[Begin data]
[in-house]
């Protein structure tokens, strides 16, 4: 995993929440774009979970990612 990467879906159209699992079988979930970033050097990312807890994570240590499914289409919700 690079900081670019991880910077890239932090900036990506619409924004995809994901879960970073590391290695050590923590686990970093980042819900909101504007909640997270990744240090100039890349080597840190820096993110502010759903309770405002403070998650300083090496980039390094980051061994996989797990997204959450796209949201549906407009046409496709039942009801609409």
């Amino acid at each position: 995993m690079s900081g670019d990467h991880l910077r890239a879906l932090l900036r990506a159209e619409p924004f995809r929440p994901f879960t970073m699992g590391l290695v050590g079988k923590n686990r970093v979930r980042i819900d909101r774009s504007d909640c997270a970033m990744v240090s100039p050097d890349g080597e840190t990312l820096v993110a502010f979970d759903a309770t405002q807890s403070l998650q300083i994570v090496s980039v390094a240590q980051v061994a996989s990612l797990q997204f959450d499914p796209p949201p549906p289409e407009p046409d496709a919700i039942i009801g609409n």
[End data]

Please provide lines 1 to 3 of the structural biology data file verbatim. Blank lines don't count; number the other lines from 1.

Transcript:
[in-house]
């Protein structure tokens, strides 16, 4: 995993929440774009979970990612 990467879906159209699992079988979930970033050097990312807890994570240590499914289409919700 690079900081670019991880910077890239932090900036990506619409924004995809994901879960970073590391290695050590923590686990970093980042819900909101504007909640997270990744240090100039890349080597840190820096993110502010759903309770405002403070998650300083090496980039390094980051061994996989797990997204959450796209949201549906407009046409496709039942009801609409």
């Amino acid at each position: 995993m690079s900081g670019d990467h991880l910077r890239a879906l932090l900036r990506a159209e619409p924004f995809r929440p994901f879960t970073m699992g590391l290695v050590g079988k923590n686990r970093v979930r980042i819900d909101r774009s504007d909640c997270a970033m990744v240090s100039p050097d890349g080597e840190t990312l820096v993110a502010f979970d759903a309770t405002q807890s403070l998650q300083i994570v090496s980039v390094a240590q980051v061994a996989s990612l797990q997204f959450d499914p796209p949201p549906p289409e407009p046409d496709a919700i039942i009801g609409n």